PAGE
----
to see that a hometown boy caught his dream and that it is possible for other kids to do,
too. We presented our Double Platinum album plaque to the school superintendent, and it will be in the hallway of the school so that when students walk by it will be a motivating thing. Our goal is to help educate the young people there to give them the resources to be what they want to – whether that’s an artist, journalist or anything.”

For Josh Turner, everything he gets to do is a dream come true. From his family to his
work to the opportunity to give back to others, Turner says he can’t believe how blessed he is.

“I was cutting the grass at our house, and it hit me the other day that I had accomplished what Randy Travis had accomplished at this point in time,” he says. “He went Platinum after the first album, and his second went Double Platinum. I mean, I remember listening to him on cassette when I was growing up in South Carolina and thinking, ‘Man, I’d like to do that for a living.’”

Recently, Josh Turner has partnered with Cracker Barrel Old Country Store, Inc. The
partnership includes a tour sponsorship and exclusive CD, which was recorded live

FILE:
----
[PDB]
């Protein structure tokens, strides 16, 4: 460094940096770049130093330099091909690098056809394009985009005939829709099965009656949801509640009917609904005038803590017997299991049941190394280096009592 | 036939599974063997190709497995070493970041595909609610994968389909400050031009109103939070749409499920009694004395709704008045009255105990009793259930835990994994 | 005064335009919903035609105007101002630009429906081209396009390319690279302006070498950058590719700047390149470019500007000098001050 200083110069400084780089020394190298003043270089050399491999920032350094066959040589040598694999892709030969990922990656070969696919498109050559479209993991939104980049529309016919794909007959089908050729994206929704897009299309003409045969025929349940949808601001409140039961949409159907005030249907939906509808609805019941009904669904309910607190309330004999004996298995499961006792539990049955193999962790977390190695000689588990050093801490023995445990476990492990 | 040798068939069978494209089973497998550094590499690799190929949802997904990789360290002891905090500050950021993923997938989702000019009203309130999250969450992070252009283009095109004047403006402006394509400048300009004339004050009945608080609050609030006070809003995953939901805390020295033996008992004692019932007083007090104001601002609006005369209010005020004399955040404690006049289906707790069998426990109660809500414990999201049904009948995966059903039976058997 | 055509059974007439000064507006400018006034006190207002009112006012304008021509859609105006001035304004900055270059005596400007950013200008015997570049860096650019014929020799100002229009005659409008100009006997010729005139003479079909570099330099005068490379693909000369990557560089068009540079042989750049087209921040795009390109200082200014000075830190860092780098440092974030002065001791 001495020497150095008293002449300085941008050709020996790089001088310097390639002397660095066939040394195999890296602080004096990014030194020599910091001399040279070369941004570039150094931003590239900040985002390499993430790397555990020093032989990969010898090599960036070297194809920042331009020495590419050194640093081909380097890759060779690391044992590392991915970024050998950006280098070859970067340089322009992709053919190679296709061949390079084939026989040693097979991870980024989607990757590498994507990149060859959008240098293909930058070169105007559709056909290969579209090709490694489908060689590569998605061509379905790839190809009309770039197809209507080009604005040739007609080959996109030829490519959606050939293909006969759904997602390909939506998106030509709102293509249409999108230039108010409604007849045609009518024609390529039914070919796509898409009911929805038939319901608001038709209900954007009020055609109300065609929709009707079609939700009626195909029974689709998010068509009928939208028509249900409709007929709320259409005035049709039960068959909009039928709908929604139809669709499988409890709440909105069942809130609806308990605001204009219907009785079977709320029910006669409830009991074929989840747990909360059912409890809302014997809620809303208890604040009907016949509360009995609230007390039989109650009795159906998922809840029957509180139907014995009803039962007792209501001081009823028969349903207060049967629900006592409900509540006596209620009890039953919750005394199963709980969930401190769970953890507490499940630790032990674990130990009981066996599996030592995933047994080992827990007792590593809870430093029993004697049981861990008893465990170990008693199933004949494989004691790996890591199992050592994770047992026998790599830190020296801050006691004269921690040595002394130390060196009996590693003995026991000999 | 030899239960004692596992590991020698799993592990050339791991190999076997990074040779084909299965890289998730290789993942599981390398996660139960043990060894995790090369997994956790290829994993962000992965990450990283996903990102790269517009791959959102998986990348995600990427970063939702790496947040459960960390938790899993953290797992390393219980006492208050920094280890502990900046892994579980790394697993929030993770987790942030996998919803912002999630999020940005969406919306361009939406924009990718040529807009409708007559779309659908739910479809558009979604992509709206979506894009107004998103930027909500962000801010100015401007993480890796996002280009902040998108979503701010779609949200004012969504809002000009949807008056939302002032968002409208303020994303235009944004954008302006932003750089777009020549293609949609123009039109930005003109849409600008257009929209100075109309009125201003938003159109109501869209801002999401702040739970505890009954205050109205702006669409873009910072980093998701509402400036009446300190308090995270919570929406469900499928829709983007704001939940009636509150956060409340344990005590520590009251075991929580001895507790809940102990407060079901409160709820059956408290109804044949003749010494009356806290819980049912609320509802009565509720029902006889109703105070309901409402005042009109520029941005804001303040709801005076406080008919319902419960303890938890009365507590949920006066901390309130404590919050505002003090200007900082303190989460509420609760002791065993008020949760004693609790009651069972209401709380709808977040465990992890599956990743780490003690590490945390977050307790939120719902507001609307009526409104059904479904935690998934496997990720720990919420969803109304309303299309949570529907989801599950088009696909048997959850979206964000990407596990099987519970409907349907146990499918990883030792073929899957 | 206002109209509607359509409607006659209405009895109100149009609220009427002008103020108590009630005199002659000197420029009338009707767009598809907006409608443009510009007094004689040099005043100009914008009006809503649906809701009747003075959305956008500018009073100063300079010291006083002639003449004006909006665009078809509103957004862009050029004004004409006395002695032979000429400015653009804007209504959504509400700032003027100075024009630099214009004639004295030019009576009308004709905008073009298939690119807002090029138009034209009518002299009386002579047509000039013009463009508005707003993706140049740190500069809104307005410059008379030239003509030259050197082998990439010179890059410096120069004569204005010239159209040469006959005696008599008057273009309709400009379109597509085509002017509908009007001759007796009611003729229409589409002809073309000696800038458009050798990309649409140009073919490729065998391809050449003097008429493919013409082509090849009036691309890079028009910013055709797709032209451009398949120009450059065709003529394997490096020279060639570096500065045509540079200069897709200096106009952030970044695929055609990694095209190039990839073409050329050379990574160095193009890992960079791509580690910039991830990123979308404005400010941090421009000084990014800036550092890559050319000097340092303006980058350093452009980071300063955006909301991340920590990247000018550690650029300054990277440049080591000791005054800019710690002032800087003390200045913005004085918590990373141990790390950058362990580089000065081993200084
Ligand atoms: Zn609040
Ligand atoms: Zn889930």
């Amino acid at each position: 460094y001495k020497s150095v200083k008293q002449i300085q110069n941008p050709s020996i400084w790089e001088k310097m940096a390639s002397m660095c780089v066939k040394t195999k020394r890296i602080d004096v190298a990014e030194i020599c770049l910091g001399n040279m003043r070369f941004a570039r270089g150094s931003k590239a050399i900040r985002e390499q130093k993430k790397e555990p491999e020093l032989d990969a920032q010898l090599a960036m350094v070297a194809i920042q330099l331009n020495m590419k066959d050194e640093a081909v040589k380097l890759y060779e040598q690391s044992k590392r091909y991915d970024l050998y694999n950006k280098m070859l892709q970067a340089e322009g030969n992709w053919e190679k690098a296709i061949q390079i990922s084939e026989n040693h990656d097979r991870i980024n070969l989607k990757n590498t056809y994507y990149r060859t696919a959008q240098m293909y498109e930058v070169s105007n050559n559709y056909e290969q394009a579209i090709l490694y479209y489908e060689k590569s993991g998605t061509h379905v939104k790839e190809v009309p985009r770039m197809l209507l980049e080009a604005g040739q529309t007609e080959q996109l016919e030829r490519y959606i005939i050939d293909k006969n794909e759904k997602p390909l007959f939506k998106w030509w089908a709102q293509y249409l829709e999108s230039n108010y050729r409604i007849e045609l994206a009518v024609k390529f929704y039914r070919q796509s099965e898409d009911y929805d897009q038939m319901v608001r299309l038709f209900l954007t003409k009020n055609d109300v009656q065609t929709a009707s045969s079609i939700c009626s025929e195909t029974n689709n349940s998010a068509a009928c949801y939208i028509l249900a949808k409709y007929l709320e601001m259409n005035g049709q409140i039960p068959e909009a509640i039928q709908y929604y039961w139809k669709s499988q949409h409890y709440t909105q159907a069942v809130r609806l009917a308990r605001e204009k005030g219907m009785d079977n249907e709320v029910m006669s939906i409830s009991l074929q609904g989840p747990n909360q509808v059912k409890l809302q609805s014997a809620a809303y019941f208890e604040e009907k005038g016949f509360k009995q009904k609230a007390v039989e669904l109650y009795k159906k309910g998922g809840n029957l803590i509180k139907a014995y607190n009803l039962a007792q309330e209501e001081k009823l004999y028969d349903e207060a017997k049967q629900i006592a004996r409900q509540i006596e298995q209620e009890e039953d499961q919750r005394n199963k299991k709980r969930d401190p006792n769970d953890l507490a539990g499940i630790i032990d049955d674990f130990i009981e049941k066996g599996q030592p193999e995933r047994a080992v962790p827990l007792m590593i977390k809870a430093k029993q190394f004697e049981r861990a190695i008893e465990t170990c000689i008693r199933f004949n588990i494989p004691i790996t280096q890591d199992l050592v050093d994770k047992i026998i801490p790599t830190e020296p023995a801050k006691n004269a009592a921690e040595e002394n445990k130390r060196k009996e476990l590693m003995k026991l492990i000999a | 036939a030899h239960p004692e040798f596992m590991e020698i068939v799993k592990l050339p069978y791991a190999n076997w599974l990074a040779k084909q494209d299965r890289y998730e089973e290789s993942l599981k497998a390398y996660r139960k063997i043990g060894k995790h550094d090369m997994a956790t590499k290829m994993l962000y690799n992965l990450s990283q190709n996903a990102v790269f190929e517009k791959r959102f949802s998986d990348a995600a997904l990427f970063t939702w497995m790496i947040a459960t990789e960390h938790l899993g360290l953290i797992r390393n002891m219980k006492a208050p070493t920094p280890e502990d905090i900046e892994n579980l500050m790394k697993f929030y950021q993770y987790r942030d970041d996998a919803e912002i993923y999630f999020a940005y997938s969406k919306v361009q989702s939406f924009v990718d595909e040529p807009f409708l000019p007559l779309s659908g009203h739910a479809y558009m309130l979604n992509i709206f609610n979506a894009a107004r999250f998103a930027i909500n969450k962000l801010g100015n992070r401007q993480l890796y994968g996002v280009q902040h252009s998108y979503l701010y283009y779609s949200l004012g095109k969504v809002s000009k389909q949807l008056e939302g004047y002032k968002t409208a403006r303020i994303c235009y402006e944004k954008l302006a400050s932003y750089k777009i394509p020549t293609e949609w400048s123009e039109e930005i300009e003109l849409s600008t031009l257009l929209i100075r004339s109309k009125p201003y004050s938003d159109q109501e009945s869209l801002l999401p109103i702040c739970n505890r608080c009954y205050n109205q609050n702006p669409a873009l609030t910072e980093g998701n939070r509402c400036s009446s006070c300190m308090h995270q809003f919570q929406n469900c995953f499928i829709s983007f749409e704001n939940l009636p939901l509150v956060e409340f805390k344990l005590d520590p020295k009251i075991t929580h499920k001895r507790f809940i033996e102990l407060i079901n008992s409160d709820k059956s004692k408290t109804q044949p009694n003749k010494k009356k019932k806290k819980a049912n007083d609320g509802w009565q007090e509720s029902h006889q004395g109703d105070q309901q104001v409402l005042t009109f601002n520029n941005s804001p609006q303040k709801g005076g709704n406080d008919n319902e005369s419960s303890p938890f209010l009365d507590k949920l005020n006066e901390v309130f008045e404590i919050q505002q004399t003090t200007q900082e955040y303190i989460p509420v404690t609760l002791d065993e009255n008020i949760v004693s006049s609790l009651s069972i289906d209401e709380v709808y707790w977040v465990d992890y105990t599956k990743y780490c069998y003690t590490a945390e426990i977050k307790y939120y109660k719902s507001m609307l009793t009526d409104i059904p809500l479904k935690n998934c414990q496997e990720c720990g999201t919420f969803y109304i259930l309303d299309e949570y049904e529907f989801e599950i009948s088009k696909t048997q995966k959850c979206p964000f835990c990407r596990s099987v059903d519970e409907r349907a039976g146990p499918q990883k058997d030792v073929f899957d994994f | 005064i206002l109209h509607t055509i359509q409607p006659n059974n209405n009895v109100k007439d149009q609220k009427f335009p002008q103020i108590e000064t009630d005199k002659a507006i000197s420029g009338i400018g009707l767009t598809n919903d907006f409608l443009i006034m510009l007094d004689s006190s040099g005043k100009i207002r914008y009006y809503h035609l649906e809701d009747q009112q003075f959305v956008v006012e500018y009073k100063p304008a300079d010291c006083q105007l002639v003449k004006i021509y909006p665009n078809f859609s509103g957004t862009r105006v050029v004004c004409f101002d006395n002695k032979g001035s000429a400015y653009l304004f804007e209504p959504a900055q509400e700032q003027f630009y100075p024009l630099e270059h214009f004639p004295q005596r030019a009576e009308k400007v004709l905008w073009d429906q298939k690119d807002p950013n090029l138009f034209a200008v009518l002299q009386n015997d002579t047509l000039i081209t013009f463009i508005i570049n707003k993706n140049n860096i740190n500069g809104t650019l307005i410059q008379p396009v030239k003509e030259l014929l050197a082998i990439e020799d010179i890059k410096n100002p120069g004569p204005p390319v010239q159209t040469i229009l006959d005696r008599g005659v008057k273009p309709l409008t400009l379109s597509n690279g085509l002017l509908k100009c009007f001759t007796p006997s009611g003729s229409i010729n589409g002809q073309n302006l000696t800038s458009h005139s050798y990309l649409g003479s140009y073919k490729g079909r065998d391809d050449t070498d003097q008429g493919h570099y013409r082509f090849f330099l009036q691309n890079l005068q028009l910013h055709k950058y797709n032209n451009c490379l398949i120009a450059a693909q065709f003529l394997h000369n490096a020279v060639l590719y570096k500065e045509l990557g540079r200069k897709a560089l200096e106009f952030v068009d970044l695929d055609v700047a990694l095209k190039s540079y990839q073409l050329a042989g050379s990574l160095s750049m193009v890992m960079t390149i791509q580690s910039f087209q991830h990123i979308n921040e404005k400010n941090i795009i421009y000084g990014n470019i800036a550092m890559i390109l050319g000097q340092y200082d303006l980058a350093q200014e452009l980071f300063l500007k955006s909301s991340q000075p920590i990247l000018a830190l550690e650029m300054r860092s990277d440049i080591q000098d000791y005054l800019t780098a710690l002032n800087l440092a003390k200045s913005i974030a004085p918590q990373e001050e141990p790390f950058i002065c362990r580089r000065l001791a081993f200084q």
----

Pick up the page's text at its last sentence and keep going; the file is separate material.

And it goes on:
during Josh Turner’s April 19 concert at Nashville’s historic Ryman Auditorium. It
was Turner’s first full-length show at the Ryman. Josh Turner Live at The Ryman will
be available exclusively in Cracker Barrel Old Country Stores on July 2.

“I’m excited to be taking Cracker Barrel on the road with me this year,” Turner says. “When I was a student at Belmont, we would do things that other students wouldn’t do. We’d go to things like the Ernest Tubb ‘Midnight Jamboree’ on Saturday nights and listen to the two-hour radio show. It was free, and it was so relaxing to go and just be
entertained – it was like sitting in someone’s living room, it was so laid back.

“Now, when I’m on the road, Cracker Barrel is where we end up. That’s where we go for a good home cooked meal, and you can hear George Jones, Bill Monroe and Hank Williams, and it just feels good. It’s nice to know that you can pull into any Cracker Barrel and feel like you’re in your mama’s kitchen, waiting on your favorite meal. I am
pretty sure my band and I have all the Cracker Barrel exits memorized between here and South Carolina.”

For more stories like this, read Southern Exposure Magazine.